CASE OF RYABYKH v. RUSSIA
(Application no. 52854/99)
24 July 2003
In the case of Ryabykh v. Russia,
The European Court of Human Rights (First Section), sitting as a Chamber composed of:
Mr C.L. Rozakis, President,
Mr G. Bonello,
Mrs F. Tulkens,
Mr E. Levits,
Mrs S. Botoucharova,
Mr A. Kovler,
Mrs E. Steiner, judges,
and Mr S. Nielsen, Deputy Section Registrar,
Having deliberated in private on 3 July 2003,
Delivers the following judgment, which was adopted on that date:
1. The case originated in an application (no. 52854/99) against the Russian Federation lodged with the Court under Article 34 of the Convention for the Protection of Human Rights and Fundamental Freedoms (“the Convention”) by a Russian national, Ms Anna Ivanovna Ryabykh (“the applicant”), on 19 August 1999.
2. The Russian Government (“the Government”) were represented by Mr P.A. Laptev, Representative of the Russian Federation in the European Court of Human Rights.
3. The applicant alleged that her rights under Article 6 § 1 of the Convention and Article 1 of Protocol No. 1 had been breached by the State's reluctance to compensate her for the financial loss she had suffered as a result of inflation, and by the fact that a compensation award made in her favour by a domestic court had been set aside under the supervisory review procedure.
4. The application was allocated to the First Section of the Court (Rule 52 § 1 of the Rules of Court). Within that Section, the Chamber that would consider the case (Article 27 § 1 of the Convention) was constituted as provided in Rule 26 § 1.
5. By a decision of 21 February 2002 the Chamber declared the application admissible.
6. The applicant and the Government each filed observations on the merits (Rule 59 § 1).The Chamber decided, after consulting the parties, that no hearing on the merits was required (Rule 59 § 2 in fine). The parties then replied in writing to each other's observations.
I. THE CIRCUMSTANCES OF THE CASE
7. The applicant was born in 1949 and lives in Ninovka, a village in the Belgorod region of Russia.
A. Original litigation
8. On an unspecified date the applicant brought proceedings against the Novooskolskiy branch of the Savings Bank of Russia, the Savings Bank of Russia and the State. She claimed that the value of her personal savings that had accrued in her accounts by 1991 had significantly dropped following the economic reforms. Her savings were the result of decades of hard work, and she had intended to buy a flat with the money. However, the State had not revalued the amounts on deposit to offset the effects of inflation, as it had been required to do by the Law on revaluation and protection of the savings of citizens of the Russian Federation enacted on 10 May 1995 (Федеральный закон «О восстановлении и защите сбережений граждан Российской Федерации» – “the Savings Act”).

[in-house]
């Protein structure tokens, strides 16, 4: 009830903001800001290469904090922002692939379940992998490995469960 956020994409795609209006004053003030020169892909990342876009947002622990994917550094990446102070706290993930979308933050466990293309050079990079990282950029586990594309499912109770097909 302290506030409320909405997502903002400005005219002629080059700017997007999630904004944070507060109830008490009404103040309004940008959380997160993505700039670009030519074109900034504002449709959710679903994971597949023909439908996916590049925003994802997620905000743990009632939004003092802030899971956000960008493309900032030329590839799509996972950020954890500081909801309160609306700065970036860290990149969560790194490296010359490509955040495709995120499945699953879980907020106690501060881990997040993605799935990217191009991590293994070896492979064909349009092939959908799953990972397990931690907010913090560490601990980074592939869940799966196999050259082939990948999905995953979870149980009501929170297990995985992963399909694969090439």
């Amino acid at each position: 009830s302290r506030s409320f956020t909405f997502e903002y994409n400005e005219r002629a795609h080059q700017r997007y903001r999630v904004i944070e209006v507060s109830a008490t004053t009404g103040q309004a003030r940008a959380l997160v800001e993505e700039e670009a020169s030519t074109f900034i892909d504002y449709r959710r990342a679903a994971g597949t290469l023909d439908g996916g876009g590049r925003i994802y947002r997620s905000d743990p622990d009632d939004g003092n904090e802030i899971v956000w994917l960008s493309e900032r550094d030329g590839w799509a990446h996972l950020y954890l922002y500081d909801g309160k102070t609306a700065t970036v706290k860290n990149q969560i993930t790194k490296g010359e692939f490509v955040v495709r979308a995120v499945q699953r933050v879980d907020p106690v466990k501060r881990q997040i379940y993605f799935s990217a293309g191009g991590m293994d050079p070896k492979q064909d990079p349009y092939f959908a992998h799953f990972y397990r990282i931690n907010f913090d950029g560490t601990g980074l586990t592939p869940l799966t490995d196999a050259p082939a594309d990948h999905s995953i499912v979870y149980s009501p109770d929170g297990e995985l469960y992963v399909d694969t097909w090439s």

1. First judgment of the District Court
9. On 30 December 1997 the Novooskolskiy District Court, presided over by Judge Lebedinskaya, found in the applicant's favour and awarded her 129,544,106 roubles1 (RUR) payable by the State treasury. The court rejected the defendants' main argument that the reimbursement scheme under the Savings Act could not be implemented in practice since no special secondary legislation had been passed. Noting that the Savings Act recognised the guaranteed deposits as the State's internal debt and that the State had not introduced the necessary rules in time to enable the debt to be repaid, the court held that the defendants were liable under the civil law.
10. On 28 February 1998 the judgment was set aside on appeal by the Belgorod Regional Court and the case remitted for a retrial.
2. Second judgment of the District Court
11. On 8 June 1998 the Novooskolskiy District Court, sitting in the same composition, delivered a judgment similar to its judgment of 30 December 1997. The award, however, was readjusted to RUR 133,963.70. No appeal was lodged against the judgment and it became final ten days later, on 18 June 1998.
12. Enforcement proceedings commenced on 18 January 1999.
B. Supervisory review and further proceedings
1. Supervisory review
13. On an unspecified date in 1999, while the enforcement proceedings were in progress, the President of the Belgorod Regional Court lodged an application for supervisory review (протест в порядке надзора) of the judgment of 8 June 1998, on the ground that it conflicted with substantive laws.
14. The application was examined on 19 March 1999 by the Presidium of the Belgorod Regional Court. Having accepted the reasons set out in the application, the Presidium set aside the judgment of 8 June 1998 and dismissed the applicant's claims altogether. The applicant was not informed that the application for supervisory review had been lodged, or invited to attend the hearing before the Presidium.
15. On 17 June 1999 the enforcement proceedings were discontinued.
16. On 4 January 2001 a deputy president of the Supreme Court lodged an application for supervisory review of the judgment of the Presidium of 19 March 1999.
17. On 22 January 2001 the Supreme Court granted the application for supervisory review. It upheld the reasons given by the Presidium for setting aside the judgment of 8 June 1998, but ruled that the applicant's case should not have been dismissed in full, as she had thereby been unjustly deprived of the right to seek reimbursement of the money. It also acknowledged that the applicant's right to be informed that the Presidium was reviewing her case had not been respected. The case was remitted to the Novooskolskiy District Court for a fresh examination.